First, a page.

Two types of health insurance exist in modern society, private health insurance and publicly funded health insurance. Private insurance, based on free market principles, refers to health insurance provided by a non-governmental organization, usually a privately owned or publicly traded corporation. Among developed nations, the United States is the only country in which private insurance is the primary source of healthcare.

    In contrast to this private method, in public insurance, health care is paid wholly or mostly by public funds. This type of health care is the most common and popular in almost every developed and developing nation in the world, except the United States. The majority of developed nations have publicly funded health systems that cover a majority of the population.

    Understanding Health Insurance Terms

    Some of the essential terms associated with health insurance are premiums, deductibles, co-payments, and explanations of benefits. A premium is the amount a policy-holder or his sponsor (e.g. an employer) must pay to a health plan to purchase health coverage. A deductible is the amount that an insured individual must pay out-of-pocket before the health insurer pays its share. For example, policyholders might have to pay a $500 deductible per year, before the health insurer covers any health care costs. A co-payment is the amount that an insured person must pay out of pocket before the health insurer pays for a particular visit or service. For example, an insured person might pay a $45 co-payment for a doctor’s visit, or to obtain a prescription. A co-payment must be made each time a particular service is obtained. Lastly, an explanation of benefits is a document that may be sent by an insurer to a patient. This document explains what the insurer will cover, in terms of medical services. It also explains how payment amounts and patient responsibility amounts have been determined.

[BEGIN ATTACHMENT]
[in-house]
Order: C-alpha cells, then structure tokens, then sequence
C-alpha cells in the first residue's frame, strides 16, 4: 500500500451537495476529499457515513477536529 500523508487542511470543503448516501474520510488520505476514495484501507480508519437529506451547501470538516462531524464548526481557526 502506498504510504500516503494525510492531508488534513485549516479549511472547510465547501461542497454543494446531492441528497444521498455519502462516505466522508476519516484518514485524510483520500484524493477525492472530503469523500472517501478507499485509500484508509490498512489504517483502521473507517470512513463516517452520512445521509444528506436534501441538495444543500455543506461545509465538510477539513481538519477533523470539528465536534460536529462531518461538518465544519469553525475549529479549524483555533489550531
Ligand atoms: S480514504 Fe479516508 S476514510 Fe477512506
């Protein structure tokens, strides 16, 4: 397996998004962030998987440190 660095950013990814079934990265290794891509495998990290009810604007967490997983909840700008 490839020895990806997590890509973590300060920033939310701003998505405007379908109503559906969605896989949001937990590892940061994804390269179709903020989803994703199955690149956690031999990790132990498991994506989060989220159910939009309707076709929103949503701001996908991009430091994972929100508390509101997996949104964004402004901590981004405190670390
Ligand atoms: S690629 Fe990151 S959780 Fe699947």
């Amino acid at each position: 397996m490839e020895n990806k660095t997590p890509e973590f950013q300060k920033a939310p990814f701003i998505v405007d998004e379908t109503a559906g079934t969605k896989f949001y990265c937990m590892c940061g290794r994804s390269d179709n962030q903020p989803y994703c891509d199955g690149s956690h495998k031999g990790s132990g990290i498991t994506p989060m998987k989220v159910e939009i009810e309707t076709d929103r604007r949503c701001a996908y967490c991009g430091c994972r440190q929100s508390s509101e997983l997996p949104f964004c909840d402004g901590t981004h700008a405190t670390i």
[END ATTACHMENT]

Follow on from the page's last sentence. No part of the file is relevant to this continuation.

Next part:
Healthcare and Modern Medicine

    Healthcare improves as a result of advancements in medical science. Modern medicine approaches health care from two angles. The first, the medical model, focuses on the eradication of illness through diagnosis and effective treatment. The second, the social model, focuses on changes that can be made in society and in people’s lifestyles to make the population healthier. This second method typically focuses on preventative care. Modern, scientific medicine has proven uniquely effective at treating and preventing disease. It is increasingly widespread and more widely accepted than other forms of medicine. Modern medicine is notably secular, and indifferent to ideas of the supernatural or the spiritual. Instead, it concentrates on the body and society to determine the causes and cures of health issues. Modern, scientific medicine is the most effective contributor to the health of humans in the world today.

    image

     

    In less than 10 Years, AMERICA will Spend $1 of Every $5 Dollars on Health care: Across the country, American workers, their families, and small businesses are struggling with rising health care costs and policies that put quality, affordable care out of reach. A new report by the Centers for Medicare and Medicaid Services (CMS), published in the magazine Health Affairs, estimates that spending on health care grew to 17.3 percent of the U.S. economy – a record and the largest one-year jump since 1960.